As an important part of the Mosaic Law (the Law of Moses), the people had been given severe dietary restrictions relating to the animals they could consume.  (See Deut. 14:3-20.)  Basically, they were forbidden from eating birds and animals that were carnivores or scavengers, and they were forbidden from eating animals that ate their own feces.  So the term "unclean" is pretty literal here (

"The 'great sheet knit at the four corners' probably resembled a large prayer shawl of the kind worn by Jewish men during their religious devotions.  Nonkosher animals wrapped in a holy prayer shawl would have made a doubly significant impression on Peter" (Ogden/Skinner, p. 57).

It's not so surprising, then, that Peter asked the Lord, Really?  It was a mega cultural shock.

Why is it that important messages from Heaven so often come in three repetitions?  Well, maybe because three in Hebrew (and in so many other ways in life) represents the Godhead.  It becomes quite clear on the third time that it is truly a directive given through the Holy Spirit and not just a wandering of the mind.

"While Peter thought on the vision, the Spirit said unto him, Behold three men seek thee.  Arise therefore, and get thee down, and go with them, doubting nothing: for I have sent them" (Acts 10:19--21).  And Peter needed that clear command, because the three men asked him to come to Caesarea to teach Cornelius the gospel.  "Caesarea [was] the Roman capital of Judaea.  It had a temple of Zeus and a temple of Augustus, both built by Herod the Great.  It would have been repulsive for Peter to go there; he resided instead in Jewish Joppa" (Ogden/Skinner, p. 55).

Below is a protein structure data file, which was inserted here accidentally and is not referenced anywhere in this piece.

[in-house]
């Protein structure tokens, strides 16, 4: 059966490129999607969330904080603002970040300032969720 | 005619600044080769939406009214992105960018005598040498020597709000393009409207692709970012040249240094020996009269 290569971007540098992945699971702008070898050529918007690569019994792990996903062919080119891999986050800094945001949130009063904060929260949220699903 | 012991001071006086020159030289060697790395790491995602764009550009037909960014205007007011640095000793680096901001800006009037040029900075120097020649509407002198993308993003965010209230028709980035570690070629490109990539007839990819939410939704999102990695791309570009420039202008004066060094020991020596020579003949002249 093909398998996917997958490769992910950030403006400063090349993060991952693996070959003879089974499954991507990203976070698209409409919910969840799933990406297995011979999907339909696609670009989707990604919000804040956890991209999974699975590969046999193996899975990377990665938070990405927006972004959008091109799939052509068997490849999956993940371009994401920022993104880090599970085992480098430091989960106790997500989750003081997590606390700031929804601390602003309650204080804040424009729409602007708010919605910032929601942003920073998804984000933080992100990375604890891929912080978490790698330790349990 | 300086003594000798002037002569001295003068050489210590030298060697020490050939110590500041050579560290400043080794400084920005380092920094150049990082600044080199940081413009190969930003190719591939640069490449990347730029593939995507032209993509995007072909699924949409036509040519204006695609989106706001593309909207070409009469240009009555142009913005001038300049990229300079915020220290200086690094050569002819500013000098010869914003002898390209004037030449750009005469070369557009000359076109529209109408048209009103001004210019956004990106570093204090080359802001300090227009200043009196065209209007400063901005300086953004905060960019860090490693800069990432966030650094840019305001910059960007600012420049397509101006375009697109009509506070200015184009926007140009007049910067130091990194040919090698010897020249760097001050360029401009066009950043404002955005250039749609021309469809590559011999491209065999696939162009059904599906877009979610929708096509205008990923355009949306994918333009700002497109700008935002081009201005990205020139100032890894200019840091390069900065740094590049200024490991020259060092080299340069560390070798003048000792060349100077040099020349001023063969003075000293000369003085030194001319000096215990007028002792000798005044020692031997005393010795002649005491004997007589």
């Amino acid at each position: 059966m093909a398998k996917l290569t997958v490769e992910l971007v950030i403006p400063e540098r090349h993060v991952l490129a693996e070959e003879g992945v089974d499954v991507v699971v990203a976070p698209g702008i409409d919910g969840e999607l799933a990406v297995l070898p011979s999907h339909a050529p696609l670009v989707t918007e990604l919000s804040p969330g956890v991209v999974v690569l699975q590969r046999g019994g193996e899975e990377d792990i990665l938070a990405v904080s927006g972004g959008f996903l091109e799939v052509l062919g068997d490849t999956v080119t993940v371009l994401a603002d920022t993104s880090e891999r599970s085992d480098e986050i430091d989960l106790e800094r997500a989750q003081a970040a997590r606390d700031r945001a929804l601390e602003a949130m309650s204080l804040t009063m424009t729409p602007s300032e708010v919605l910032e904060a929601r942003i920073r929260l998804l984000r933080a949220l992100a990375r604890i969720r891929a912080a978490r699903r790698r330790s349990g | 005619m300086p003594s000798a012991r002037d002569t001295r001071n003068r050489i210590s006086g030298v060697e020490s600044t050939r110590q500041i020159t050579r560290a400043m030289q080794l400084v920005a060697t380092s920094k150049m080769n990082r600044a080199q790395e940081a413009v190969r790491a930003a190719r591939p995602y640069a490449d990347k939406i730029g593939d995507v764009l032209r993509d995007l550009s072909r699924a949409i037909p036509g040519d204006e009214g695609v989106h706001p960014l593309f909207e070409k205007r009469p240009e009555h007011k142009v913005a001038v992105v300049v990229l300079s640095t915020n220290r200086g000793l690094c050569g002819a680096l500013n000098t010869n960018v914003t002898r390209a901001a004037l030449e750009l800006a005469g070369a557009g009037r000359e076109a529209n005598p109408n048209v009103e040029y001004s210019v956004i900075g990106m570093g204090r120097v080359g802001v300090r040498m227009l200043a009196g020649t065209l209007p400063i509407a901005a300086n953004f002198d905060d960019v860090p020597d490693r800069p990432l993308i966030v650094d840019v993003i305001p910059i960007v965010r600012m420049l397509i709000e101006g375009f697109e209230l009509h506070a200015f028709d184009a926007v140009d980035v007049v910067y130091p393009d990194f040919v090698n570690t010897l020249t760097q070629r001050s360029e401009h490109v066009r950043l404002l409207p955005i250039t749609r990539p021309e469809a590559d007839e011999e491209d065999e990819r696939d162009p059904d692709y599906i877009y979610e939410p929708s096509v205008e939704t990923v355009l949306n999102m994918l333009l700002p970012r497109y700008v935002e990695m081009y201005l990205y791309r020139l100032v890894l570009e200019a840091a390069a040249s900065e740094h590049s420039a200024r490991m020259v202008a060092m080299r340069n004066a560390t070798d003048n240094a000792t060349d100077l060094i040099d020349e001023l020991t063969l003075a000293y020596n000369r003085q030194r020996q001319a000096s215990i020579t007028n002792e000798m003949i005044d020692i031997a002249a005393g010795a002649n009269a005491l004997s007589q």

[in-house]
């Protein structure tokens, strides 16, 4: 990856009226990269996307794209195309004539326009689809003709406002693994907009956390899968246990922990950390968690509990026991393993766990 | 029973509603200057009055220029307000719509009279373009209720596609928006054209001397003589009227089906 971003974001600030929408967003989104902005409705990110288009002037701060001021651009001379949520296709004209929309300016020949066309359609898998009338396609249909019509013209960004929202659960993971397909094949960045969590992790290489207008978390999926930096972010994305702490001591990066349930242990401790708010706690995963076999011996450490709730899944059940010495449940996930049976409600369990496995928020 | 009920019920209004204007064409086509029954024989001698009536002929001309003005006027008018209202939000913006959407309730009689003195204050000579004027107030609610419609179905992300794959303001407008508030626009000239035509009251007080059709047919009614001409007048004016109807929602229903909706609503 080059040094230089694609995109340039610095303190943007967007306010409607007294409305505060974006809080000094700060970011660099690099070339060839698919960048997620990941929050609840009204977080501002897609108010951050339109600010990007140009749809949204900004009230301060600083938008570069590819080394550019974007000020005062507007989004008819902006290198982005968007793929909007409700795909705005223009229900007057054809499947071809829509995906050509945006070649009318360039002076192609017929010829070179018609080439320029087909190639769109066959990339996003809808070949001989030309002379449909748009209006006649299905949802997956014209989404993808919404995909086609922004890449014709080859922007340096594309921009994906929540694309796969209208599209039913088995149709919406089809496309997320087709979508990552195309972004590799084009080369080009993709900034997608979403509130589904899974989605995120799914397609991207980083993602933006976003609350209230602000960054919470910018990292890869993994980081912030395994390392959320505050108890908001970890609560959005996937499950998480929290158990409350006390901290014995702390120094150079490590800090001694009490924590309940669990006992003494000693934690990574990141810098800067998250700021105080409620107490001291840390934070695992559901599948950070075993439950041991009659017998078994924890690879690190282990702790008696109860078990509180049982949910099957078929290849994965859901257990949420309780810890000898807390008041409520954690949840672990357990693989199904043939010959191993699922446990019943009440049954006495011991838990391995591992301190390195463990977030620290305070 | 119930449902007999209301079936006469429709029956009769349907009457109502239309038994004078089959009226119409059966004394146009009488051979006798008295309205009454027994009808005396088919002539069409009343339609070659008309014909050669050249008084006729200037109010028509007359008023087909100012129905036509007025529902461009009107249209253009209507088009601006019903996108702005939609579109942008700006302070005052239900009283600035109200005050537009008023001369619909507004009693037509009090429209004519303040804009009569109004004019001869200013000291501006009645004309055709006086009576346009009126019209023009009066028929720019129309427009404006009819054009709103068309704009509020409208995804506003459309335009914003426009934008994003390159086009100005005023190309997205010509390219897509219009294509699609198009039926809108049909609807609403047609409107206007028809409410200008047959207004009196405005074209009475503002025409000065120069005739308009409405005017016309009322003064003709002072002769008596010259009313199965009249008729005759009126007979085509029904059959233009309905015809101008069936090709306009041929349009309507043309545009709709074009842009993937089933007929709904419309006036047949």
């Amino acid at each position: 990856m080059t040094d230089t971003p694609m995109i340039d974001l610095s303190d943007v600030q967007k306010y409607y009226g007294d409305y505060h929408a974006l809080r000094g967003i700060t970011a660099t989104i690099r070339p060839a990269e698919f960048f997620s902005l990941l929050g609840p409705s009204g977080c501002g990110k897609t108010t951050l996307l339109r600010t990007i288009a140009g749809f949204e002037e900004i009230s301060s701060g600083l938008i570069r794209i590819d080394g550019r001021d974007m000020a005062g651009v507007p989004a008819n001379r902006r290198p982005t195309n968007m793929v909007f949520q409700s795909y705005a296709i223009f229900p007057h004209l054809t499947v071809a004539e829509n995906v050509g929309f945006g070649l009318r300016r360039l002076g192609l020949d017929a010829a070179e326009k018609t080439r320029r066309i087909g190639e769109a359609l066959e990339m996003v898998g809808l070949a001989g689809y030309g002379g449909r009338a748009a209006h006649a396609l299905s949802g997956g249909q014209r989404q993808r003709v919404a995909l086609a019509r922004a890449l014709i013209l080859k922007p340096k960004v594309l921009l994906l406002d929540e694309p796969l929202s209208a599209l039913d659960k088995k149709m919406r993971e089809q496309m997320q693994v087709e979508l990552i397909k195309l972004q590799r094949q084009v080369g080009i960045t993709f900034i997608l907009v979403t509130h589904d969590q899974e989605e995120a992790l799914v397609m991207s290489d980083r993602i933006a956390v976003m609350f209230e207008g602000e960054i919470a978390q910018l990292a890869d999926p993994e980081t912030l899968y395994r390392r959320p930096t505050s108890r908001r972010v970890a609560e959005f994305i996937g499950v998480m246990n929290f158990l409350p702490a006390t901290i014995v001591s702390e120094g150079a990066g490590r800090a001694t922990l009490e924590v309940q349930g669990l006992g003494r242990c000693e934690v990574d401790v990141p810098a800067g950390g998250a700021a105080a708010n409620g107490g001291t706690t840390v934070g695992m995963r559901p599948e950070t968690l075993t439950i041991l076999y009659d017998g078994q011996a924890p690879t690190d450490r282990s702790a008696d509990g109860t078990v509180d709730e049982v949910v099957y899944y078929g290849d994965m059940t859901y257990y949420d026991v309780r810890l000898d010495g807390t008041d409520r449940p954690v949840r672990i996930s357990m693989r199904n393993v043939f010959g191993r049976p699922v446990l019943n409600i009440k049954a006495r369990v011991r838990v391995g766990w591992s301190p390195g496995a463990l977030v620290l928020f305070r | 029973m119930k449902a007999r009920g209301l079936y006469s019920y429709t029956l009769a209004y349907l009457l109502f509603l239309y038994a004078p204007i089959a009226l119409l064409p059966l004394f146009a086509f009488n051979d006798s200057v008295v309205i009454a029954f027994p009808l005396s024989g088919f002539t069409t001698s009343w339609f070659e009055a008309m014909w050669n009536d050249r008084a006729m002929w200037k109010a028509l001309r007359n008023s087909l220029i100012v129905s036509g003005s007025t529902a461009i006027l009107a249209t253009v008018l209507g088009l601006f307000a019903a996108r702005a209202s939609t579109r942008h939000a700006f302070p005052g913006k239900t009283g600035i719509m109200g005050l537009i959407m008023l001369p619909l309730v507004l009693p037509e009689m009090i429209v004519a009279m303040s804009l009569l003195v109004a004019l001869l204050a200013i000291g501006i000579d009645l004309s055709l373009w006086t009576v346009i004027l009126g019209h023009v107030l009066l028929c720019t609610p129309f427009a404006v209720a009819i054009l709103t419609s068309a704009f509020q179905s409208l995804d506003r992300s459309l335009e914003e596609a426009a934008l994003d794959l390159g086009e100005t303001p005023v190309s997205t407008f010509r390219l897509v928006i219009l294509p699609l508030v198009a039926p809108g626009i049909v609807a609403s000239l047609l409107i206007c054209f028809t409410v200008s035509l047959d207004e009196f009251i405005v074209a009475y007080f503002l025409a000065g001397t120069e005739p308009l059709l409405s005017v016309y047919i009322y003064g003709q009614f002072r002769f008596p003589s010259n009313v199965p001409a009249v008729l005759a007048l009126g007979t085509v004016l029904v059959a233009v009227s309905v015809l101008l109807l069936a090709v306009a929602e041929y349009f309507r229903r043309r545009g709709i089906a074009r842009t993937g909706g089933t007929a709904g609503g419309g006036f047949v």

And this act of faith was rewarded:  Cornelius had a large number of people assembled to hear the word of God from Peter.  When Cornelius related his vision, "Then Peter opened his mouth [once again, Step One of missionary work], and said, Of a truth I perceive that God is no respecter of persons: But in every nation he that feareth him, and worketh righteousness, is accepted with him" (Acts 10:34-35).  Peter taught them about Jesus Christ, and their acceptance of the truth was so immediate that, "While Peter yet spake these words, the Holy Ghost fell on all them which heard the word.  And they of the circumcision  which believed [in other words, Jews who believed in Christ and had been baptized as Christians] were astonished, as many as came with Peter, because that on the Gentiles also was poured out the gift of the Holy Ghost.  For they heard them speak with tongues, and magnify God" (Acts 10:44-46).  "The manner in which the word circumcised is used throughout the book of Acts and the epistles is generally as a one-word representation for the entire law of Moses" (Matthews, p. 103).   Then answered Peter, Can any man forbid water, that these should not be baptized, which have received the Holy  Ghost as well as we?  And he commanded them to be baptized in the name of the Lord" (Acts 10:46-48).  (This would have just been the power of the Holy Ghost that Peter and the others witnessed unto the Gentiles' conversion, not the Gift of the Holy Ghost, since they weren't yet baptized.)